Teachers may prepare a case study that will then be used in classrooms in the form of a "teaching" case study (also see case method and casebook method). For instance, as early as 1870 at Harvard Law School, Christopher Langdell departed from the traditional lecture-and-notes approach to teaching contract law and began using cases pled before courts as the basis for class discussions.By 1920, this practice had become the dominant pedagogical approach used by law schools in the United States.
Outside of law, teaching case studies have become popular in many different fields and professions, ranging from business education to science education. The Harvard Business School has been among the most prominent developers and users of teaching case studies.Teachers develop case studies with particular learning objectives in mind. Additional relevant documentation, such as financial statements, time-lines, short biographies, and multimedia supplements (such as video-recordings of interviews) often accompany the case studies. Similarly, teaching case studies have become increasingly popular in science education, covering different biological and physical sciences. The National Center for Case Studies in Teaching Science has made a growing body of teaching case studies available for classroom use, for university as well as secondary school coursework.
Research is "creative and systematic work undertaken to increase the stock of knowledge". It involves the collection, organization, and analysis of information to increase understanding of a topic or issue. A research project may be an expansion on past work in the field. To test the validity of instruments, procedures, or experiments, research may replicate elements of prior projects or the project as a whole.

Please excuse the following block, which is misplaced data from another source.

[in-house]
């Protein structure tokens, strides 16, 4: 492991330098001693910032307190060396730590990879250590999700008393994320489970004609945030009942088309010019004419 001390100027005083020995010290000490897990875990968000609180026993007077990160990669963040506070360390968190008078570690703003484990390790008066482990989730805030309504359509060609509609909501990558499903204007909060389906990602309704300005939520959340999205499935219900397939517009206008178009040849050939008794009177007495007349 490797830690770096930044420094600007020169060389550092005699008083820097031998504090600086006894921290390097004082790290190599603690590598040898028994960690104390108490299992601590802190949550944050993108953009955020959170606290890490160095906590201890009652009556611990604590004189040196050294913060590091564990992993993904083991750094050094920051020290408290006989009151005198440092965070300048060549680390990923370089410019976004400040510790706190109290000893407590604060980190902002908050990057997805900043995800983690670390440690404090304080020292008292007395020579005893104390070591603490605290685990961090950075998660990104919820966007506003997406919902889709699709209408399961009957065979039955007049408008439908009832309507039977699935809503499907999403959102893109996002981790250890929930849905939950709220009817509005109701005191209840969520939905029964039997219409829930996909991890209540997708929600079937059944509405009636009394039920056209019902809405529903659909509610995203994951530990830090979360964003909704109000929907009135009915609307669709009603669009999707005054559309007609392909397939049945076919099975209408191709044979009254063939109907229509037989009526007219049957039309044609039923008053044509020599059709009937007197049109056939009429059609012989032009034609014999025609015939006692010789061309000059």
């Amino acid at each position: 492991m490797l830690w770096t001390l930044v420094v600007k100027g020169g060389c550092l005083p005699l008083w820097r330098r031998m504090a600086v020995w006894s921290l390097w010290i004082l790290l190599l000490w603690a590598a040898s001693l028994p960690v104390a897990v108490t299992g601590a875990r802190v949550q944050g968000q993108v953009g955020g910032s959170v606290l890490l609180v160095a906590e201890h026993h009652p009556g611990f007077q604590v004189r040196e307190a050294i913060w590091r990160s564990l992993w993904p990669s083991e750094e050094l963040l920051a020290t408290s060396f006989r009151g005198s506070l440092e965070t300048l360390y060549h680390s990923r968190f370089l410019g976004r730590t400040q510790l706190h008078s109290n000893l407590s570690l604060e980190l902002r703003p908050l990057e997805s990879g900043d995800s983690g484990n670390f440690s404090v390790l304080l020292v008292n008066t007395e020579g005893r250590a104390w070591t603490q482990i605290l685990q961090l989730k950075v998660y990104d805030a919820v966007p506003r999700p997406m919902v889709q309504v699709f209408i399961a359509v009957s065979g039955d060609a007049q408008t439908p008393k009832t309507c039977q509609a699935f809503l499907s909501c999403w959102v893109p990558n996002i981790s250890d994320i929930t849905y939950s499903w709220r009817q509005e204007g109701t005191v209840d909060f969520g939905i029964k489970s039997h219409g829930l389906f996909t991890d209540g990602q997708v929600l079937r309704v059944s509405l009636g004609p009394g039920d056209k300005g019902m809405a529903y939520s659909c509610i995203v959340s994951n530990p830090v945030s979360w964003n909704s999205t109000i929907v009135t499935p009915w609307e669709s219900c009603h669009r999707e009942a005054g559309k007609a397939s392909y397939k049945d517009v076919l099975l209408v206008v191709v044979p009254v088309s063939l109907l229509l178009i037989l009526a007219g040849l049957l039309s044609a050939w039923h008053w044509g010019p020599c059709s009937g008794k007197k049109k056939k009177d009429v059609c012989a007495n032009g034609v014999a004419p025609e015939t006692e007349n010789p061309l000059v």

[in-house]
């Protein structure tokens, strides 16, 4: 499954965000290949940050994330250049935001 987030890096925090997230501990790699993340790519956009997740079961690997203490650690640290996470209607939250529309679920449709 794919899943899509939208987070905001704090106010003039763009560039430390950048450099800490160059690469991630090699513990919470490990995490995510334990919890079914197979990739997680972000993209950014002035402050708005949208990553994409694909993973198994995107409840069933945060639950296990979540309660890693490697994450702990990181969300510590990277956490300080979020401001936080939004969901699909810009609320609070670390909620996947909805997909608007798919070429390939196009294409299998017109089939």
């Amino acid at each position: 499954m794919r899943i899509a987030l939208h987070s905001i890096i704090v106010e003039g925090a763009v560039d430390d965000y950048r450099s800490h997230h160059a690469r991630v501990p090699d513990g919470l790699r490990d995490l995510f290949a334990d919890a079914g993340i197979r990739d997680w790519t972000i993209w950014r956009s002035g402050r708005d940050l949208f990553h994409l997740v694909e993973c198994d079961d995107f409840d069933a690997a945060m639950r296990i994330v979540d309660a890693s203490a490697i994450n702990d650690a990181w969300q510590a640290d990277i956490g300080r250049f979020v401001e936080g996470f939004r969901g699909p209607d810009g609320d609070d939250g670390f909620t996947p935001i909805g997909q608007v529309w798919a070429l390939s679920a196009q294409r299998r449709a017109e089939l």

Qualitative research relies on data obtained by the researcher from first-hand observation, interviews, questionnaires, focus groups, participant-observation, recordings made in natural settings, documents, and artifacts. The data are generally nonnumerical. Qualitative methods include ethnography, grounded theory, discourse analysis, and interpretative phenomenological analysis. Qualitative research methods have been used in sociology, anthropology, political science, psychology, social work, and educational research. Qualitative researchers study individuals' understanding of their social reality.
Social research is a research conducted by social scientists following a systematic plan. Social research methodologies can be classified as quantitative and qualitative.
Quantitative research is a research strategy that focuses on quantifying the collection and analysis of data. It is formed from a deductive approach where emphasis is placed on the testing of theory, shaped by empiricist and positivist philosophies.
Educational research refers to the systematic collection and analysis of data related to the field of education. Research may involve a variety of methods and various aspects of education including student learning, teaching methods, teacher training, and classroom dynamics.